Have you ever heard of Sport Stacking? It's a sport involving agility, speed and concentration. And for one area man, it literally changed his life.
For 2-3 hours a day, 19-year-old Jesse Horn of Buffalo City practices the sport of Sport Stacking, over and over and over.
"I was around 9 years old and I just saw a TV commercial promoting the official cups called speed stacks," said Jesse.
This lightning quick display is a master course in hand-eye coordination.
"I just kept practicing everyday and I realized I got faster and faster so my 9 year old self told me, 'I want to be the best.'"
At 13, Jesse competed in his first tournament and won. And he kept on winning.
"I went to Montreal, Canada last year for the World Championships and I did really well there."
He's now one of a hundred or so sport stackers on the official Team USA, competing all over the world.
Jesse said, "I had a goal of being on Team USA and when I finally got in, I was pretty excited because I knew I worked so hard for this goal."
A tall feat, especially considering the odds in life haven't always been stacked in Jesse's favor.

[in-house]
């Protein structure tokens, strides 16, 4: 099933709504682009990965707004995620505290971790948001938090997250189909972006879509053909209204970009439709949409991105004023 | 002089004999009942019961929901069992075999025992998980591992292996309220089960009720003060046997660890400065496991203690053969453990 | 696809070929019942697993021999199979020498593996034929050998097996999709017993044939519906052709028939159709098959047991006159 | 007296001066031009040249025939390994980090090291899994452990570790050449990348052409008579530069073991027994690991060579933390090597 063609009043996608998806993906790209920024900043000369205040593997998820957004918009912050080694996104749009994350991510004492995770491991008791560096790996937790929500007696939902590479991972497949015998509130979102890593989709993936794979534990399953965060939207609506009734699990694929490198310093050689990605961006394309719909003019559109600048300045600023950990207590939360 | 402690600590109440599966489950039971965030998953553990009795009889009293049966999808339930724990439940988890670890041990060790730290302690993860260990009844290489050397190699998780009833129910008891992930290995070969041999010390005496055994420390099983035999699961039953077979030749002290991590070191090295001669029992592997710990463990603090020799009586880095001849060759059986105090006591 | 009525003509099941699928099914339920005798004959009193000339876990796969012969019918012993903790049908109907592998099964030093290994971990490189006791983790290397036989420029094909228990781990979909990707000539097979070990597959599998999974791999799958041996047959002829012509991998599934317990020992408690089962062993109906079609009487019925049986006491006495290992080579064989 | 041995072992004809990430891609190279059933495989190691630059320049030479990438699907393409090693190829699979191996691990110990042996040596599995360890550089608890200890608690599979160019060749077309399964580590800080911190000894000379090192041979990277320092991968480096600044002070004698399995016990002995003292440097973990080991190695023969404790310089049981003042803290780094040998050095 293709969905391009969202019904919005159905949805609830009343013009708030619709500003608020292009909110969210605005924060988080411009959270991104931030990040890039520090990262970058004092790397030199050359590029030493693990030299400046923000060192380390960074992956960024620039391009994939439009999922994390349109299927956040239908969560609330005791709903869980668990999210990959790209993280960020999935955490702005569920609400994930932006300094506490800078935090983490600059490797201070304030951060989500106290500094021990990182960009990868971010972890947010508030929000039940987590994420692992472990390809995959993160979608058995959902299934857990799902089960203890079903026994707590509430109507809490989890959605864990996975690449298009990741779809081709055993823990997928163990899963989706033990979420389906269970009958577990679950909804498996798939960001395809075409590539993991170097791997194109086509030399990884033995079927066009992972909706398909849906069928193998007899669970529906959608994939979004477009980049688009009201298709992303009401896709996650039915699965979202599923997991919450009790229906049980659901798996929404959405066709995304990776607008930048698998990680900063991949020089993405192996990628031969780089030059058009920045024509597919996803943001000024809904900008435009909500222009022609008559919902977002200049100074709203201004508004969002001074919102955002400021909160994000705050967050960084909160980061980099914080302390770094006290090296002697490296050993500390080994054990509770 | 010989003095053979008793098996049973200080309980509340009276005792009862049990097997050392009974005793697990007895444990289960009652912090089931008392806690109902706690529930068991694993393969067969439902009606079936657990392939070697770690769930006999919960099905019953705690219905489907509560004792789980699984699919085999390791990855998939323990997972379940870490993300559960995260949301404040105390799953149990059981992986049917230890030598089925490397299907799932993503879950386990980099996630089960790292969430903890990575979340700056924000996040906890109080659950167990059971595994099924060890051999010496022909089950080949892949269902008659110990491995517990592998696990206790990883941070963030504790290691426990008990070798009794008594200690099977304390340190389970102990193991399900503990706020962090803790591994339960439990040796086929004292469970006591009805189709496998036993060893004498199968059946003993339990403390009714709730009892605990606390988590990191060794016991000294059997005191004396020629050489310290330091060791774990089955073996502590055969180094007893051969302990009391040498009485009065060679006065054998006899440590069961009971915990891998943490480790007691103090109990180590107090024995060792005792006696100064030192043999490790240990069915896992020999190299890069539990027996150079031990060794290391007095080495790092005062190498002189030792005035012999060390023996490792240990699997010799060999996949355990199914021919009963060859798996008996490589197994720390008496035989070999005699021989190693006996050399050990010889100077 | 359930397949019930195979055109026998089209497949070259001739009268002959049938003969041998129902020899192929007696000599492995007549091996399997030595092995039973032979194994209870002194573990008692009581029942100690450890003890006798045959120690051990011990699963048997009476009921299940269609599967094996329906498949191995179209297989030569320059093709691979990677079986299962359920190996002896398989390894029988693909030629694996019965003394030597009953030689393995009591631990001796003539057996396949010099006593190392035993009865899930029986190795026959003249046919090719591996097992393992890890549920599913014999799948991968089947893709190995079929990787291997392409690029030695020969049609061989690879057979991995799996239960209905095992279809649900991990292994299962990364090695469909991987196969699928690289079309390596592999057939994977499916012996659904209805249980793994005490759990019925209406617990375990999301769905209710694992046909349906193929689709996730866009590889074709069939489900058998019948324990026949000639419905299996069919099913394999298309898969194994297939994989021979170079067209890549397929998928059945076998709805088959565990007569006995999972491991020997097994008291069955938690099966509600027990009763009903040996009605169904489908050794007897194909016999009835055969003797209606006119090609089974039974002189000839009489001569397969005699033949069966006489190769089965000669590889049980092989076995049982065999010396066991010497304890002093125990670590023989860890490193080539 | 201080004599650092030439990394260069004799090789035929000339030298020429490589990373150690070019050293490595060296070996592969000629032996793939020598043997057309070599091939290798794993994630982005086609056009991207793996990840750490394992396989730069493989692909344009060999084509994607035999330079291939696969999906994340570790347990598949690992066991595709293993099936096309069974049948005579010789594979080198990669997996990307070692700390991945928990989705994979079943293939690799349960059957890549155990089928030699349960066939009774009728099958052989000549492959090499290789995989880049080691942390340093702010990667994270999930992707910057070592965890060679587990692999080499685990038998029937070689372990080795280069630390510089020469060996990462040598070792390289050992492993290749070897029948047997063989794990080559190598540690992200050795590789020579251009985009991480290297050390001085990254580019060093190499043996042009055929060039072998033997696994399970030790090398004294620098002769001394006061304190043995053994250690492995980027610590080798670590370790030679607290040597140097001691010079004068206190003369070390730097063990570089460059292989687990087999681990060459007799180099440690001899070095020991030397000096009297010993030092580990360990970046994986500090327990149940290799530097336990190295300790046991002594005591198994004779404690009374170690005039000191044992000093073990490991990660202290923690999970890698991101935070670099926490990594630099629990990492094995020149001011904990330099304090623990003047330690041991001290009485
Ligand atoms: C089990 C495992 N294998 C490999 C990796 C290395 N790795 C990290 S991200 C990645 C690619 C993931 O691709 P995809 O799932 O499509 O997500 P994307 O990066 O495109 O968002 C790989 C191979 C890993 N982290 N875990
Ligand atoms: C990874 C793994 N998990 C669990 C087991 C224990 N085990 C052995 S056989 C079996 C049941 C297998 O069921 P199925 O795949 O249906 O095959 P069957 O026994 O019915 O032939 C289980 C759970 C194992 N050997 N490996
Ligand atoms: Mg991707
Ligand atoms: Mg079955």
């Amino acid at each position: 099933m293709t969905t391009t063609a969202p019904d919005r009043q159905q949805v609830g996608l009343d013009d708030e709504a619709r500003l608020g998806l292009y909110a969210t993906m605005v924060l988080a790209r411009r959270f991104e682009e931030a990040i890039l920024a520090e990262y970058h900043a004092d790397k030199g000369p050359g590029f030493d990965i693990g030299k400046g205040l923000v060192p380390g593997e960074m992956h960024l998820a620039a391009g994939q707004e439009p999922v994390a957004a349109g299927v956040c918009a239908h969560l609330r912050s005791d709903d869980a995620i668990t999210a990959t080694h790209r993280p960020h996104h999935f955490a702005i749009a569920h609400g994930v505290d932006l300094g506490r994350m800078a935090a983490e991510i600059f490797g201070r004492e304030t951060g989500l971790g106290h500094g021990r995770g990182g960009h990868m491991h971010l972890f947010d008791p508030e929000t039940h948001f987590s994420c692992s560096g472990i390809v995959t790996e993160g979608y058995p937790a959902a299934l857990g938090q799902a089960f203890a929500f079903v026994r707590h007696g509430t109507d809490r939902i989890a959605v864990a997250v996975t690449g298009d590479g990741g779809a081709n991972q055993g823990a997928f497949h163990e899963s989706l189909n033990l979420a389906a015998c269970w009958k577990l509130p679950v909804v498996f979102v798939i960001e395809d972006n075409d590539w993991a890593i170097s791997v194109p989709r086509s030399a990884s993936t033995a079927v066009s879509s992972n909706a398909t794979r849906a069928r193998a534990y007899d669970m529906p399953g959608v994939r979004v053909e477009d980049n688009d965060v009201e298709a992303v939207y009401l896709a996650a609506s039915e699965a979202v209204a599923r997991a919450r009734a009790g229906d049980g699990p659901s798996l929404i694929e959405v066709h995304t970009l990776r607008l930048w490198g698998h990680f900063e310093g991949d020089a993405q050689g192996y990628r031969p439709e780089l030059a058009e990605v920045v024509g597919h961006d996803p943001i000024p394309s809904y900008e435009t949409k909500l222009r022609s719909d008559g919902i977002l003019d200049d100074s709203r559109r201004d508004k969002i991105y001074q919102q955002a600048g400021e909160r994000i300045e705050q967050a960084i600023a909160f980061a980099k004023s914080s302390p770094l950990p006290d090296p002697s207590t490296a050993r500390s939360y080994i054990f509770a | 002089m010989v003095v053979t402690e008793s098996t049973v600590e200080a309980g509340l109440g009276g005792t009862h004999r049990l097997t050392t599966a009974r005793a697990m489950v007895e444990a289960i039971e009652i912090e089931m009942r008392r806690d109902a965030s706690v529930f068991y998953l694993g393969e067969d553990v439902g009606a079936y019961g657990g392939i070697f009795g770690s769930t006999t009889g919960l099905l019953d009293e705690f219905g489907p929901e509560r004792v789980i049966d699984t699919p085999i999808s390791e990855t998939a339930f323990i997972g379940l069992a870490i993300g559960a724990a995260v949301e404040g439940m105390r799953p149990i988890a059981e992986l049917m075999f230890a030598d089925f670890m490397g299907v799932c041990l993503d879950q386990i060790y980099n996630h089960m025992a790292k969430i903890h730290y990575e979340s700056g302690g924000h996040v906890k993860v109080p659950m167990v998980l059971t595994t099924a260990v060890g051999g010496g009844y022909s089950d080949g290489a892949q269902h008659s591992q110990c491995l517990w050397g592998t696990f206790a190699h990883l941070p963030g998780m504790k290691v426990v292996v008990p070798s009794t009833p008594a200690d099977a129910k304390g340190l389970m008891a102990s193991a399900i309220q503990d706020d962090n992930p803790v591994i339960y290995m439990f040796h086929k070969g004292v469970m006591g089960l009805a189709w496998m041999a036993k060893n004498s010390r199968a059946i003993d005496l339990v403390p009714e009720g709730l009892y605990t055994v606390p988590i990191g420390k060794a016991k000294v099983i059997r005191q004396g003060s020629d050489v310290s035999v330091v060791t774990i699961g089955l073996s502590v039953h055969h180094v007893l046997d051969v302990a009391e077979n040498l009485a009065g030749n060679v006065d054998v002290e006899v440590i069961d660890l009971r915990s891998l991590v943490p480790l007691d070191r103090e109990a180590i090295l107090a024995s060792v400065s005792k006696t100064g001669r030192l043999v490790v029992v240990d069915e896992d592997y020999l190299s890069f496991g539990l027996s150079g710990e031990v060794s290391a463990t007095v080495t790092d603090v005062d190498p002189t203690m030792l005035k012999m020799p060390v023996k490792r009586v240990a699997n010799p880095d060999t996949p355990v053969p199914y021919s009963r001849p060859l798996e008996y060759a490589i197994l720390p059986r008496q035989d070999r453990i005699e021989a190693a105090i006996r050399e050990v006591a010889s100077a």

"I was diagnosed at age 3," said Jesse.
He doesn't remember much, but he does know this, "It was just really bad."
"During the first few years of my autism, I was in that stage, probably never even going to go to school, I wasn't able to ride a school bus, I'd usually have tantrums now and then, because I was trying to communicate and I couldn't."
Jesse says sport stacking changed all of that.
"It actually almost, I wouldn't say a cure for it, but it actually is a tool for me for my autism. I just look at sport stacking as not just a sport, it's actually a life-changing experience for me."
He's now sharing what sport stacking has done for him with others.
"My goal is to be an ambassador for kids with autism and disabilities, but I don't really usually call those people with disabilities, I call them people with abilities because they have the ability to succeed."
Knowing what it's like to live life from the inside looking out, Jesse hopes he can help build a brighter future for other kids with autism.
"You're in a dark tunnel and you have a light at the end, and the kid or the child is in that tunnel and he just keeps running or walking to that light, but he just can't reach that light, and for my tool of sport stacking, my goal is to bring that child to that light and be free. and be free to the world he wished for for years."
Jesse says he's finally reached the light and as a result, today his cup runneth over.
Jesse is a 5 time gold medalist and competed in the 50th AAU Junior Olympic games this summer.
He does demonstrations around the area every year, including those for children with autism.